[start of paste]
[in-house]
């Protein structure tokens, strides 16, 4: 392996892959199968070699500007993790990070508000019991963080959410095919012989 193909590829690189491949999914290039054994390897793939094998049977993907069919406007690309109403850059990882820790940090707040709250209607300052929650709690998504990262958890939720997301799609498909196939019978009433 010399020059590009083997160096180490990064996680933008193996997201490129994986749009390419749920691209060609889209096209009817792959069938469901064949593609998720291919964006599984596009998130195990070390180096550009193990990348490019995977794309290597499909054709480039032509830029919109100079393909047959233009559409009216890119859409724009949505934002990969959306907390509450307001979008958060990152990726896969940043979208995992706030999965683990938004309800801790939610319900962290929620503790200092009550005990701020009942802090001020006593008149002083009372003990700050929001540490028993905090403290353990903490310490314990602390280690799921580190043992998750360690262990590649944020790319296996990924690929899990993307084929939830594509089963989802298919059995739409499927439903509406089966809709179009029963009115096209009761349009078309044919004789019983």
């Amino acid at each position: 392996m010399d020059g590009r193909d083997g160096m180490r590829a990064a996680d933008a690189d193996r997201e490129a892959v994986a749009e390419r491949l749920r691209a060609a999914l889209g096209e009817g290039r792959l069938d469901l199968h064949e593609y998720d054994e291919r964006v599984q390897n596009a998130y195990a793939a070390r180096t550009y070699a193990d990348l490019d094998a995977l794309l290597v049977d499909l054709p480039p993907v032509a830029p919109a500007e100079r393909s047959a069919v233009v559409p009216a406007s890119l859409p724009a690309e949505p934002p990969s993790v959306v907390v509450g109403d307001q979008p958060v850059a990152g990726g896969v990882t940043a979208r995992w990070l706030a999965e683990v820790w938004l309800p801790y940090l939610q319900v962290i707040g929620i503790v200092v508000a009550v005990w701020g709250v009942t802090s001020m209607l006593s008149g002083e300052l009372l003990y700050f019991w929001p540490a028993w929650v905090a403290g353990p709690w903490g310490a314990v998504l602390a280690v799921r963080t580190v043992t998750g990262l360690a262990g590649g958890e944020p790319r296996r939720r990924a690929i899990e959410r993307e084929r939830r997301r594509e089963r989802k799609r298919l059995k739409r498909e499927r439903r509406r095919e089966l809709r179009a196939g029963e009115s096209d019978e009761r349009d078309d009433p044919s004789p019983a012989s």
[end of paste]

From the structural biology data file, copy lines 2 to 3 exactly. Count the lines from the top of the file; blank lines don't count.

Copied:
């Protein structure tokens, strides 16, 4: 392996892959199968070699500007993790990070508000019991963080959410095919012989 193909590829690189491949999914290039054994390897793939094998049977993907069919406007690309109403850059990882820790940090707040709250209607300052929650709690998504990262958890939720997301799609498909196939019978009433 010399020059590009083997160096180490990064996680933008193996997201490129994986749009390419749920691209060609889209096209009817792959069938469901064949593609998720291919964006599984596009998130195990070390180096550009193990990348490019995977794309290597499909054709480039032509830029919109100079393909047959233009559409009216890119859409724009949505934002990969959306907390509450307001979008958060990152990726896969940043979208995992706030999965683990938004309800801790939610319900962290929620503790200092009550005990701020009942802090001020006593008149002083009372003990700050929001540490028993905090403290353990903490310490314990602390280690799921580190043992998750360690262990590649944020790319296996990924690929899990993307084929939830594509089963989802298919059995739409499927439903509406089966809709179009029963009115096209009761349009078309044919004789019983």
């Amino acid at each position: 392996m010399d020059g590009r193909d083997g160096m180490r590829a990064a996680d933008a690189d193996r997201e490129a892959v994986a749009e390419r491949l749920r691209a060609a999914l889209g096209e009817g290039r792959l069938d469901l199968h064949e593609y998720d054994e291919r964006v599984q390897n596009a998130y195990a793939a070390r180096t550009y070699a193990d990348l490019d094998a995977l794309l290597v049977d499909l054709p480039p993907v032509a830029p919109a500007e100079r393909s047959a069919v233009v559409p009216a406007s890119l859409p724009a690309e949505p934002p990969s993790v959306v907390v509450g109403d307001q979008p958060v850059a990152g990726g896969v990882t940043a979208r995992w990070l706030a999965e683990v820790w938004l309800p801790y940090l939610q319900v962290i707040g929620i503790v200092v508000a009550v005990w701020g709250v009942t802090s001020m209607l006593s008149g002083e300052l009372l003990y700050f019991w929001p540490a028993w929650v905090a403290g353990p709690w903490g310490a314990v998504l602390a280690v799921r963080t580190v043992t998750g990262l360690a262990g590649g958890e944020p790319r296996r939720r990924a690929i899990e959410r993307e084929r939830r997301r594509e089963r989802k799609r298919l059995k739409r498909e499927r439903r509406r095919e089966l809709r179009a196939g029963e009115s096209d019978e009761r349009d078309d009433p044919s004789p019983a012989s």